UM Biology Professor Stars in New Film About Nature’s Wildest Weapons

April 17, 2017



Biologist Doug Emlen in a scene from “Nature’s Wildest Weapons: Horns, Tusks and Antlers.” (Photo by Stuart Dunn)MISSOULA – The research and discoveries of University of Montana biology Professor Doug Emlen are the focus of a new hourlong BBC documentary titled “Nature’s Wildest Weapons: Horns, Tusks and Antlers.”

The program is part of BBC’s longest-running wildlife series, “Natural World,” and is slated to premiere at 9 p.m. Greenwich Mean Time on Tuesday, April 18, on BBC2.

The program was inspired by Emlen’s 2014 book “Animal Weapons: The Evolution of Battle.” The UM researcher has spent 30 years investigating how weapon-bearing species developed extreme ways to gouge and gore one another using their natural weapons. The documentary explores how animal arms races may relate to their human equivalents – all the way up to nuclear warheads.

Featured subjects in the film include Darwin’s and Rhinoceros beetles, which have pitchfork-like horns that measure one-third the length of their bodies; American elk, who deplete their skeletons to grow enormous antlers; and the U.S. Air Force’s development of the long-range Minuteman III nuclear missile, Earth’s most lethal weapon to date.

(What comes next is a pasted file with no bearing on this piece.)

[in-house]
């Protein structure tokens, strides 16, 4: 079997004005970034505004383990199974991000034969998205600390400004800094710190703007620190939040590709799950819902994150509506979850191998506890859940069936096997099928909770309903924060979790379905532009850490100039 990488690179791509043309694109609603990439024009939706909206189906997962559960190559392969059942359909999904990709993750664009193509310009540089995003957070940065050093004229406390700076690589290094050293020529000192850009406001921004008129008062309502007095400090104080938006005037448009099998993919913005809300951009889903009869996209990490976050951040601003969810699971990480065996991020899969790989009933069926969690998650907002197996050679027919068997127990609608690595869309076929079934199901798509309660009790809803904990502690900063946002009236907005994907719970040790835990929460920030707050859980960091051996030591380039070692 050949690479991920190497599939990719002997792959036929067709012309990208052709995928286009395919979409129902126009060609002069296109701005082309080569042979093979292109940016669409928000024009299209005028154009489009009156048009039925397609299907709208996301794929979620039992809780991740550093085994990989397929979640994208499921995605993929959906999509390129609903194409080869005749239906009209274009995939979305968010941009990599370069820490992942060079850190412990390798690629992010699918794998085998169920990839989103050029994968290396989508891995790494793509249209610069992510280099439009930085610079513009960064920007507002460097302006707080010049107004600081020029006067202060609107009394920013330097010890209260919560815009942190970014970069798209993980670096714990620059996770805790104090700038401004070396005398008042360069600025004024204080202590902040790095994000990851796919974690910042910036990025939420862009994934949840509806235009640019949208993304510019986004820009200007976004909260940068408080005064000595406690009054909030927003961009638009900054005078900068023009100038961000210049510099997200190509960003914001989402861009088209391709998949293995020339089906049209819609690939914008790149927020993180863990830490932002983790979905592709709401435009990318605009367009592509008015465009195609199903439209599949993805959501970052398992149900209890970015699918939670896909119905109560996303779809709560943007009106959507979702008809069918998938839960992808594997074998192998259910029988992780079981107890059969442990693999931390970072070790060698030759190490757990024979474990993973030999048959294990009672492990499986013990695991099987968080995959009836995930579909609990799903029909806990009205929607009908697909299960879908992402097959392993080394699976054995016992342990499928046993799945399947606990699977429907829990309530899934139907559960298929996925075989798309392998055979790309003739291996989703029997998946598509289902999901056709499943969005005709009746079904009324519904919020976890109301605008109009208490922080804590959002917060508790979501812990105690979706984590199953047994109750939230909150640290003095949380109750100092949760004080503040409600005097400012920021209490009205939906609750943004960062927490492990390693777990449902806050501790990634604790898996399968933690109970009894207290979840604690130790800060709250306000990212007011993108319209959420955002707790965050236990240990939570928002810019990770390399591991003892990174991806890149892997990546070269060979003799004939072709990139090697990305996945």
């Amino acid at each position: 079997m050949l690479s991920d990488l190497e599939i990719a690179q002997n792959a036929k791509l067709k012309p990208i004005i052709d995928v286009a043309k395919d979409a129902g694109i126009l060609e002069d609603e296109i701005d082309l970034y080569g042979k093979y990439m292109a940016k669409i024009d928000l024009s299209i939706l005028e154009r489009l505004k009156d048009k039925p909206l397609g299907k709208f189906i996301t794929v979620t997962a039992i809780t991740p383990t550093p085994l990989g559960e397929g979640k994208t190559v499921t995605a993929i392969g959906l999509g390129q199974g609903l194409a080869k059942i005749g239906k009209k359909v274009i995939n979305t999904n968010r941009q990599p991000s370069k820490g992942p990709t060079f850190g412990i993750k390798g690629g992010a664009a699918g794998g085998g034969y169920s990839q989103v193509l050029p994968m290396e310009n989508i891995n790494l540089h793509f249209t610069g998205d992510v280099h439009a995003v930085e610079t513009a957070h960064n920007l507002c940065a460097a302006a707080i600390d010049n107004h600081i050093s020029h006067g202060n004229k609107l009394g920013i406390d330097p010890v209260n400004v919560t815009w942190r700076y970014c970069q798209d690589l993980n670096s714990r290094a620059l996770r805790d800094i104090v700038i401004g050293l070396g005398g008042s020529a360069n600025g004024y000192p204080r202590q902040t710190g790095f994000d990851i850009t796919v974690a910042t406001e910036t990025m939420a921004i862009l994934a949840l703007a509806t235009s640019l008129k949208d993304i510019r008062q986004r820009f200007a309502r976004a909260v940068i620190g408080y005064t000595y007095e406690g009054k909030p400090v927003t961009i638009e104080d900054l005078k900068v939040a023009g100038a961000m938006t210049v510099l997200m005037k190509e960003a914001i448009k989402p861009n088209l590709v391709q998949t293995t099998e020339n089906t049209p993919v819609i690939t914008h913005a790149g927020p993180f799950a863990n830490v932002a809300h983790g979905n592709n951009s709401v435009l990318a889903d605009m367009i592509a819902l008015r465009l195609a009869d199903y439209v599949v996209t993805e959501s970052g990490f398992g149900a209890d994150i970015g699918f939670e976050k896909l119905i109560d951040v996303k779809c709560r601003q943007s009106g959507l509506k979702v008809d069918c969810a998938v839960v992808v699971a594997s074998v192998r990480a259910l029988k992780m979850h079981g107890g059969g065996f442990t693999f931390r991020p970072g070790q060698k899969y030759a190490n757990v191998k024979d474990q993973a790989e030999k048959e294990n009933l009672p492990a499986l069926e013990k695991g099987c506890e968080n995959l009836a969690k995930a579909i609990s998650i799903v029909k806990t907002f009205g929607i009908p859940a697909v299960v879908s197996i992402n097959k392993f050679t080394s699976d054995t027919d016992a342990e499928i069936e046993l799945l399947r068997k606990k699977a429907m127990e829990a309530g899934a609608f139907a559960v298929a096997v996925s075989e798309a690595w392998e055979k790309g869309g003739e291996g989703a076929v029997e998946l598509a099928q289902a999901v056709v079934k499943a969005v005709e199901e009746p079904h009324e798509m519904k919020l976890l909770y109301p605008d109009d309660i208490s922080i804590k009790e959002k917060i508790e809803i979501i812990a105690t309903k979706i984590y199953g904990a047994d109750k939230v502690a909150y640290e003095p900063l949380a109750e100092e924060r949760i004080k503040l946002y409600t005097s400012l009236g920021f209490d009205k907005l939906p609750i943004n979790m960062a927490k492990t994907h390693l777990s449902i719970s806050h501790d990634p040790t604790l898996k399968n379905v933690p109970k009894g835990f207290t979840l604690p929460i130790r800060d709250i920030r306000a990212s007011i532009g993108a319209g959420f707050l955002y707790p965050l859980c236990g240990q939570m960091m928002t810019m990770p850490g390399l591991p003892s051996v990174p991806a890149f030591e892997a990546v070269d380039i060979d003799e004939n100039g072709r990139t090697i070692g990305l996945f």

Sporting a Griz hat, Emlen takes viewers to various locations in Montana and Washington, including a ranch with elk overlooking Flathead Lake and a building crammed with 17,000 shed antlers called Jim’s Horn House in Three Forks.

The film is directed by Peter Fison and narrated by actress Nina Sosanya.

“What makes Doug’s work fascinating is that he asks us to look at the animal kingdom from a fresh perspective,” Fison states. “We’ve all seen horned, tusked and antlered animals before, but I suspect few of us have considered what it is like to carry around an appendage weighing nearly as much as the rest of you everywhere you go, or why it’s worth it.

“Doug’s radical theory is that all weapons – animal or human – develop under the same conditions and are produced for the same reasons,” Fison continues. “If Doug is right, the existence and function of nuclear warheads and elk antlers is the same and, potentially, just as vulnerable to cheats.”

Emlen said the BBC and the PBS program “NOVA” collaborated to fund production, and that NOVA will air an American version of the documentary later this year.

“I know it’s a challenge for many people in our area to get BBC2, but they should be able to watch is online after it premieres,” Emlen said.

For more information visit http://www.bbc.co.uk/programmes/b08n9f6d. People in Montana may be able to live stream the program at 2 p.m. Tuesday, April 18, at http://tvcatchup.com/watch/bbctwo.

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Contact: Doug Emlen, UM biology professor, 406-243-2535, doug.emlen@mso.umt.edu.